You must prepare a single organisational response per ITT and you must warrant that each office from which you intend to deliver Immigration Services meets the Essential Criteria. This will include uploading the Immigration Supervisor Self Declaration Form where you have a Supervisor(s) in post.

    Selection Criteria

    You must respond to the selection Criteria confirming how each of your Offices meets each of the Selection Criteria in a particular Access Point details provided for each Office will constitute an ‘Individual Bid’). “

    Clause 9.2 went on to say:

    “You must confirm on the Tender Information Form and again at the Selection Criteria stage how many Matter Starts you are bidding to deliver from each Office in a particular Access Point.

    For each Individual Bid you must bid for at least the minimum Matter Starts stated in the Essential Criteria.

    For each Individual Bid you should not bid for more than the maximum Matter Starts available for the Access Point.”

    There then followed an important limit on the bid that applicants could submit; it was in these terms:[1]

    “You should not bid for more than the maximum capacity, set at 150 Matter Starts per full time equivalent staff member delivering Immigration Services (full time equivalent equates to at least 35 hours per week).

    You do not need to have employed all Caseworkers and Supervisors by the date you submit your response to the ITT but you must have recruited all staff 8 weeks before the contract date.”

    Clause 9.22 and 9.33 stated:

    “9.22 The information given in Section 4 should relate to the hours and the roles of staff delivering work at that particular Office. For example, if a FTE member of staff will work half their time in one Office and half in another, Applicants should enter their details in the forms for each Office, giving their time as 17.5 hours (half a full FTE week of at least 35 hours) in both cases.”

    “9.33 The Selection Criteria apply at individual office level and Applicant Organisations will need to respond as to how each individual Office meets the criteria (the Individual Bid).

  8. Clause 10 included the following relevant provisions. The final “bullet point” in clause 10.7 read as follows:

    “We will undertake a verification exercise against all Applicant Organisations awarded Matter Starts 8 weeks before the start of the contract to ensure that information provided in tenders remains current. We will adjust our offer if the actual staffing levels do not correspond with the capacity test.”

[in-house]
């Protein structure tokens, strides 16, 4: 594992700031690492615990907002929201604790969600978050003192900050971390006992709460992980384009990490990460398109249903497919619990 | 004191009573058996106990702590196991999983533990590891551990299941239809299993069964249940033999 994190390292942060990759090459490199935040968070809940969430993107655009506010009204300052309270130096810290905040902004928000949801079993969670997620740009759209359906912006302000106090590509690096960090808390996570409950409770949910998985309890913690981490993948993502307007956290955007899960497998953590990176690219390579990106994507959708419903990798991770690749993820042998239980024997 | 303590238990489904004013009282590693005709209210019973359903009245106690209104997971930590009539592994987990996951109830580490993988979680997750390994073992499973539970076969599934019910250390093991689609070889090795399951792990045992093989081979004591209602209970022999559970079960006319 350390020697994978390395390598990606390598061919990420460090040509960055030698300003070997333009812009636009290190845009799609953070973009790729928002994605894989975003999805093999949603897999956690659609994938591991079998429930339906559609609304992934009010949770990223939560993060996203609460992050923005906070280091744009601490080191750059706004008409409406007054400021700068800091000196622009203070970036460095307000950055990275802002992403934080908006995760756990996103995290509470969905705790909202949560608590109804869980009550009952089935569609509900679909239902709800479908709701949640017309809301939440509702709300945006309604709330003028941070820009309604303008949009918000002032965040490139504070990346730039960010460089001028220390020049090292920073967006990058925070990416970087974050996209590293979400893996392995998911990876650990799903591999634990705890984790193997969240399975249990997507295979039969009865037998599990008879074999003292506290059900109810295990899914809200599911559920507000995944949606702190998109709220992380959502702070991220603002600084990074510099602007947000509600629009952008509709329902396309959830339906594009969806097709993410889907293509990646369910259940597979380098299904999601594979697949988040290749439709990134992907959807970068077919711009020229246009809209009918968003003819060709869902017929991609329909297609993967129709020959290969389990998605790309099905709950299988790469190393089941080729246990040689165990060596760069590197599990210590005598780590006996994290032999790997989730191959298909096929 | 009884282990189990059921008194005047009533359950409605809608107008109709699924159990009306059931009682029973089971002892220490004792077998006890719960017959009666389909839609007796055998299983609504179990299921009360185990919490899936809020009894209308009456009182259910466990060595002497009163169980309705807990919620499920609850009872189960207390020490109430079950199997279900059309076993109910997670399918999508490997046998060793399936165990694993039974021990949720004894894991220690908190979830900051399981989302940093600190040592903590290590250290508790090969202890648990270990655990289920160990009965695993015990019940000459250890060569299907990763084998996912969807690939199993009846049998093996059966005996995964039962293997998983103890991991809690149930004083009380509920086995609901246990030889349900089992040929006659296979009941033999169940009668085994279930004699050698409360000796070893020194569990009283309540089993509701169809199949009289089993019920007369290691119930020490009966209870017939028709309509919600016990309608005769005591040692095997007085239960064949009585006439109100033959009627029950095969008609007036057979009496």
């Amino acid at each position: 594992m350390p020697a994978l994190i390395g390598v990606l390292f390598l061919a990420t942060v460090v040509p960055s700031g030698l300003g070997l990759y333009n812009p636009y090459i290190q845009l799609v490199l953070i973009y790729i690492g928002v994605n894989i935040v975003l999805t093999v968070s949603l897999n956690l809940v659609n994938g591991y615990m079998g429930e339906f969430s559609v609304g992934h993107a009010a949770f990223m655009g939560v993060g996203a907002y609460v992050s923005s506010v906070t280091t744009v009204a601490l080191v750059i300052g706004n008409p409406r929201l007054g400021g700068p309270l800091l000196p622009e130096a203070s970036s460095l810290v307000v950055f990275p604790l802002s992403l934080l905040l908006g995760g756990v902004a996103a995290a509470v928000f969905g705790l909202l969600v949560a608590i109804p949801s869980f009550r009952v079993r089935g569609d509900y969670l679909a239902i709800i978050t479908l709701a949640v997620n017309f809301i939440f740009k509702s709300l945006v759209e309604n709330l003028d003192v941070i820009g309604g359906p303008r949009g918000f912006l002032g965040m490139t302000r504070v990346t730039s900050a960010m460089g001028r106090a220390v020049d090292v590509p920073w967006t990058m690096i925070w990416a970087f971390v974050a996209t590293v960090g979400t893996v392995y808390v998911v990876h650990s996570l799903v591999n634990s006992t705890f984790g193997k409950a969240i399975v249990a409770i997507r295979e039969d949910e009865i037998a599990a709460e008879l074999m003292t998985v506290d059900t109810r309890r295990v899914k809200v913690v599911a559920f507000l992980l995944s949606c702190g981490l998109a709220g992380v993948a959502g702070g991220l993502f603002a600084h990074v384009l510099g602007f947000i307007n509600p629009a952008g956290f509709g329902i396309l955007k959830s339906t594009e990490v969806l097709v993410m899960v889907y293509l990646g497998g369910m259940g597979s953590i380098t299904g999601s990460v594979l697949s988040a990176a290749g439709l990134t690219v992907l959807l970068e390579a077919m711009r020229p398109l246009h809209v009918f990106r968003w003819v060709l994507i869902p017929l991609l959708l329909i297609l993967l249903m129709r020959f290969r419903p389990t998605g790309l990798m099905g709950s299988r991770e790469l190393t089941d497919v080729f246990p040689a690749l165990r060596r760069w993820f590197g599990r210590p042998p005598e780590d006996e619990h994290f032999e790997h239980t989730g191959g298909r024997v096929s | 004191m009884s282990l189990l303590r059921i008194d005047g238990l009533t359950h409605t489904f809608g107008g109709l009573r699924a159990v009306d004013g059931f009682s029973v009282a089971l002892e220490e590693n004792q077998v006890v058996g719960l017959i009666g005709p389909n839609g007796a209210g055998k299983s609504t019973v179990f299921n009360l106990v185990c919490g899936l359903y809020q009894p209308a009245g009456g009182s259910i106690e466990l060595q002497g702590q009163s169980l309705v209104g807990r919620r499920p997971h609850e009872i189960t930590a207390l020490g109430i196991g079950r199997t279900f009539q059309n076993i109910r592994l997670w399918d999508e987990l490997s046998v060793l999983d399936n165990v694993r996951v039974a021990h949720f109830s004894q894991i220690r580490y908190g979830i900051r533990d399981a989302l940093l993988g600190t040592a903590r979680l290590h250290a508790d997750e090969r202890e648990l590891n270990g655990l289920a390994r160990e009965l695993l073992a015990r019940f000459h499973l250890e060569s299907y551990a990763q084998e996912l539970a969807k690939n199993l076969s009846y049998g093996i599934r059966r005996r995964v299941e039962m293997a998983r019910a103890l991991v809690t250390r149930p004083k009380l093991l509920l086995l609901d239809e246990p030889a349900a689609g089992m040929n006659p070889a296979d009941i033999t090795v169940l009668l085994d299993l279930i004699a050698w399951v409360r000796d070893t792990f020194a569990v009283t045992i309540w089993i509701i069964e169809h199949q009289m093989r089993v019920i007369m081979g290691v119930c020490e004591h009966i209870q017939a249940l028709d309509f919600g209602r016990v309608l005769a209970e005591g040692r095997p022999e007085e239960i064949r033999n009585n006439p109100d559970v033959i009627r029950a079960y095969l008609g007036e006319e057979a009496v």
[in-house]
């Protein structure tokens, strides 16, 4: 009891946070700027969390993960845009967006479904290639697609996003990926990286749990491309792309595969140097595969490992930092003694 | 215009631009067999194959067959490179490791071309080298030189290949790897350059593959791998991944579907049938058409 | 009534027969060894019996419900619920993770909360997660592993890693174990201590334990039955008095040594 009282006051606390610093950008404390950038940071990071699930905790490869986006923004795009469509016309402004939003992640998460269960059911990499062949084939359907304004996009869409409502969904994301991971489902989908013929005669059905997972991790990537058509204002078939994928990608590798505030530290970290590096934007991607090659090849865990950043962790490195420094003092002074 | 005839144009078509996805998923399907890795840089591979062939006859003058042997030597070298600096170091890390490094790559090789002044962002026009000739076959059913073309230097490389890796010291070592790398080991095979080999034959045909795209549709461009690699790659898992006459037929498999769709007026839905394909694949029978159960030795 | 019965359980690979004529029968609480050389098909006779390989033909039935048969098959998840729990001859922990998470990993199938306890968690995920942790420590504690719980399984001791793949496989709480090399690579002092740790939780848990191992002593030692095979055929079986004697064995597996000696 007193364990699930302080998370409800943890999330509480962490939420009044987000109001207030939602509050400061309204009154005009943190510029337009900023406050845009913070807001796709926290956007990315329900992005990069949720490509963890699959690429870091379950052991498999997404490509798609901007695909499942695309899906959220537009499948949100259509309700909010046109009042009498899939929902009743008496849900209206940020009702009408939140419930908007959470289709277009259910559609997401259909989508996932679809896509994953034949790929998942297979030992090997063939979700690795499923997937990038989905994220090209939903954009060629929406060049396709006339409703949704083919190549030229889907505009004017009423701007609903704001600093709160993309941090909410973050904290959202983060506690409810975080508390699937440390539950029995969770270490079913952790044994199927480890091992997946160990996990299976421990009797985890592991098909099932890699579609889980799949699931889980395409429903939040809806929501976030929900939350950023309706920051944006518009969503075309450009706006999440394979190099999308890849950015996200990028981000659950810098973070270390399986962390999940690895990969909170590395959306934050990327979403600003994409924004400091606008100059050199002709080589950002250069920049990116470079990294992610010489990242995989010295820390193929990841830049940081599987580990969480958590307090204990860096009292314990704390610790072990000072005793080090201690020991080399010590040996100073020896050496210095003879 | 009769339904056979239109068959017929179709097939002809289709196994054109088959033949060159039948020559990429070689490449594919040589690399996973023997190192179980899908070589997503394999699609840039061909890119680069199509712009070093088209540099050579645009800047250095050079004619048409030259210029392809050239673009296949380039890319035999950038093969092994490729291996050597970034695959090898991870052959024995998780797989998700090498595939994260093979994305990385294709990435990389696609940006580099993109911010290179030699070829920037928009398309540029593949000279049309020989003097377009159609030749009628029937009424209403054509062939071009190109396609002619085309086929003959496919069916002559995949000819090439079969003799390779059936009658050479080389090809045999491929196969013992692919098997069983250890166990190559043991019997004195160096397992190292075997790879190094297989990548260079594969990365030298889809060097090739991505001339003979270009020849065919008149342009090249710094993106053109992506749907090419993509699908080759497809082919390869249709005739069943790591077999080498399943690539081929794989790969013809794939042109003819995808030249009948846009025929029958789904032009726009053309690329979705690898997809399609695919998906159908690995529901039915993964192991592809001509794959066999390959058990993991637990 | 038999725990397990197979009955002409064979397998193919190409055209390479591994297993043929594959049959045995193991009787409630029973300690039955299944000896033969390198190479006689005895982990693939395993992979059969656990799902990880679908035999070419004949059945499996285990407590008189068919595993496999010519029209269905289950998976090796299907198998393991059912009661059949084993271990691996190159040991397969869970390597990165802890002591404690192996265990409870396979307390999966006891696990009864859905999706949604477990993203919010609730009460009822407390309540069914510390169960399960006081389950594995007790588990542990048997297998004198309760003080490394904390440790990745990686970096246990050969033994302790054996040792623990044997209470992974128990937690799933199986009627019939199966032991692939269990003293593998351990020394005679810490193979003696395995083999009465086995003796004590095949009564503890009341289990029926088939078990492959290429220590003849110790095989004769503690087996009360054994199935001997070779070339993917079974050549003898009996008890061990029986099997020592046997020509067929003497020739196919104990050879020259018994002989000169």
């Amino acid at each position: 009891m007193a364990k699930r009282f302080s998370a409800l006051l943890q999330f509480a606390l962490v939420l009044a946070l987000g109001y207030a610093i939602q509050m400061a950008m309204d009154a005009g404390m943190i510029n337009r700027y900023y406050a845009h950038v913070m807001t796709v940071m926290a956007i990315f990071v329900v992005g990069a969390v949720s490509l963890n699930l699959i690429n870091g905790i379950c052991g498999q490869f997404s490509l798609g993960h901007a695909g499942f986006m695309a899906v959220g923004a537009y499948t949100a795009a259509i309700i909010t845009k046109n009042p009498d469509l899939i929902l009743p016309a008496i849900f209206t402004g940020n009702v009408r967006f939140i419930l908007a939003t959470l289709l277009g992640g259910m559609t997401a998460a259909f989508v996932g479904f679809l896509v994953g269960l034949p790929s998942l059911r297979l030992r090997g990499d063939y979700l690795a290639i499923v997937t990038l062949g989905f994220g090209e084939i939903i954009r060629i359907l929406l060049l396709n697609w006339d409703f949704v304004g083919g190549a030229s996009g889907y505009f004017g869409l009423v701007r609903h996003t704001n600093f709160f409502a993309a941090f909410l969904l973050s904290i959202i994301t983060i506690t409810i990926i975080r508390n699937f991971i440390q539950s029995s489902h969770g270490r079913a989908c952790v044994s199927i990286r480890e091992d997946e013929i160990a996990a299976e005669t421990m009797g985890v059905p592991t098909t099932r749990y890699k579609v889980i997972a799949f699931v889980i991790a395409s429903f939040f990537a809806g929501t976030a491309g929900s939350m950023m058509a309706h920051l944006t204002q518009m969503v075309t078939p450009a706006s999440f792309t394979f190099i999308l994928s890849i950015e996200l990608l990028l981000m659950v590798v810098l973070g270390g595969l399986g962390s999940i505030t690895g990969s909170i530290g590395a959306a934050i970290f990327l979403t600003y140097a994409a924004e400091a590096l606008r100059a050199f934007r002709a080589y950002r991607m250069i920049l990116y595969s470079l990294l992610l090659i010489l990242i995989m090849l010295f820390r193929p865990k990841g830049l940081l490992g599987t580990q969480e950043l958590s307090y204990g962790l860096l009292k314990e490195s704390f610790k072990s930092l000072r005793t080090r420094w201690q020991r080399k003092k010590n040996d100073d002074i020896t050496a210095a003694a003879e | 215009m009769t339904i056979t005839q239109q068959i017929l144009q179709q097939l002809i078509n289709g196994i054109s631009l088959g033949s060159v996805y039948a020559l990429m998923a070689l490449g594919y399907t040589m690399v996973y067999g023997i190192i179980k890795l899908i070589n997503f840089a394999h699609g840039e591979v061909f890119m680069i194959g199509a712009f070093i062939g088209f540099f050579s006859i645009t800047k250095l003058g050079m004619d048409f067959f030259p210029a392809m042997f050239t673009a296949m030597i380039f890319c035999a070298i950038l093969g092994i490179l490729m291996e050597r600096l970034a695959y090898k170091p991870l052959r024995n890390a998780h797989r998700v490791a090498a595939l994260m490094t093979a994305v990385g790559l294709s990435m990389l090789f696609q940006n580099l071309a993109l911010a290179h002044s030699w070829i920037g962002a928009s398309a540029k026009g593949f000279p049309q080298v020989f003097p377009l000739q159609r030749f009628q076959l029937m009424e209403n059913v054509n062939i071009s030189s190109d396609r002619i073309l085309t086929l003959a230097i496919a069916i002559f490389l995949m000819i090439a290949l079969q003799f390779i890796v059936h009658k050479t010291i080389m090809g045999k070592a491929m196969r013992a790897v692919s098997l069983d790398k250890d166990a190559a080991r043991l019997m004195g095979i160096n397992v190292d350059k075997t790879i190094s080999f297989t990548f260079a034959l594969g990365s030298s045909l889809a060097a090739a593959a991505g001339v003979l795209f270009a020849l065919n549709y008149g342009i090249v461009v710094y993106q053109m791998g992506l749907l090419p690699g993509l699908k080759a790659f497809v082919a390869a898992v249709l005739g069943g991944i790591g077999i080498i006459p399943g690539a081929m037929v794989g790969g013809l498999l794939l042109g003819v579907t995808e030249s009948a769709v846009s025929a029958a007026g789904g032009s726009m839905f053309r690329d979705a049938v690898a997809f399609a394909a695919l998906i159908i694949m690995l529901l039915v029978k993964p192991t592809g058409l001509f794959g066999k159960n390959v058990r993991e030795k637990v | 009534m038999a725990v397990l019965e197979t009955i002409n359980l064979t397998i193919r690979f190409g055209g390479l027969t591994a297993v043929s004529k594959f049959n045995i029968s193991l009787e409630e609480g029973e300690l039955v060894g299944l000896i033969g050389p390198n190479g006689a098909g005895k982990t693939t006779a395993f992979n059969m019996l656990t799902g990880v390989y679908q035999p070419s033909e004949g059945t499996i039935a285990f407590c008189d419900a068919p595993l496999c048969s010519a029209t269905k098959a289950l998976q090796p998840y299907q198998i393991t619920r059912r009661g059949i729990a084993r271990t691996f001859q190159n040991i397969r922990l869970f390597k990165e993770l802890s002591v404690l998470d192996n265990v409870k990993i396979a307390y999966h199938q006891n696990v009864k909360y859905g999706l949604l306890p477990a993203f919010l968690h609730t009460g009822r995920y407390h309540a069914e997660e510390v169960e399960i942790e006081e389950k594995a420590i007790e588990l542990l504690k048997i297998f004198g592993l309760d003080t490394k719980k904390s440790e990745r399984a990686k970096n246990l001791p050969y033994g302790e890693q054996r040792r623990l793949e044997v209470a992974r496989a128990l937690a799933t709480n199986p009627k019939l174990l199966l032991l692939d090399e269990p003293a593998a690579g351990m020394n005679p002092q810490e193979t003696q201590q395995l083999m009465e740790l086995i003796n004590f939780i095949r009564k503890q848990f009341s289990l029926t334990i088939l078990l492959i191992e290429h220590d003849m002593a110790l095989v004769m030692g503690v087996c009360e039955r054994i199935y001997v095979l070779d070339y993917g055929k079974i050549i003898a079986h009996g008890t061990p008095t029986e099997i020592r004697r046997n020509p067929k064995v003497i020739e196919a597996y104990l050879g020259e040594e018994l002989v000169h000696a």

Clause 10.11 said this;

    “Selection Criteria will be considered against each Individual Bid at Access Point level. This means that Individual Bids in an Access Point from Offices from the same organisation will be considered separately and are in competition with each other. For the avoidance of doubt, Individual scores from individual Offices within the same organisation will not be added together or aggregated.”

  9. The selection criteria and scoring of bids were to be found in tables in Annex B to the IFA. The most important of these for the purposes of the present application is set out on the third page of Annex B. It provided as follows:

    “Preference will be given to Applicant Organisations who currently employ at least one case worker who is accredited to IAAS Level 3 (advanced Caseworker) or has received acknowledgement from the Law Society of receipt of an application to become accredited at this level.

    Marked out of 5

    Points will be awarded to an Individual Bid as follows:

    The Applicant Organisation currently employs a Caseworker who is accredited to IAAS Level 3 (5 points)

    The Applicant Organisation currently employs a Caseworker who has received acknowledgement from the Law Society of receipt of an application to become accredited at IAAS Level 3 (1 point)

    The Applicant Organisation does not employ an IAAS Level 3 accredited caseworker (0 points)”

  10. The claimant points out that there had been no reference in the pre-tender consultation processes to the proposal to introduce Level 3 IAAS accreditation or application for such accreditation as a scoring element in the tender process. It is said that this first emerged when the IFA was published. Miss Amie Henshall the head of the claimant’s immigration department says this in her witness statement about her reaction to the inclusion of this element in the tender conditions:

    “6. When the tender information was released on 30th November 2009, I was surprised to see that marks were awarded for having a Level 3 caseworker employed and that one mark was awarded for making an application to the Law Society for Level 3 accreditation. Although I was somewhat surprised, my initial reaction was that so few people were accredited at level 3, it would not have a bearing on the outcome of the tender. I knew that no practitioners in South Yorkshire or our procurement area were accredited at Level 3 and I therefore believed that our bid would not be affected by this.

    7. I was also aware that the process for applying for Level 3 accreditation is quite lengthy and time consuming. It is not like other levels of accreditation and an applicant has to submit a detailed portfolio of material showing commitment and experience in this area of law. I was of the view that it would clearly not be possible for an application to be submitted and approved by the Law Society prior to the tender deadline of 28th January 2010 so I knew there was no way providers could achieve top marks in the tender unless they already had a level 3 caseworker position.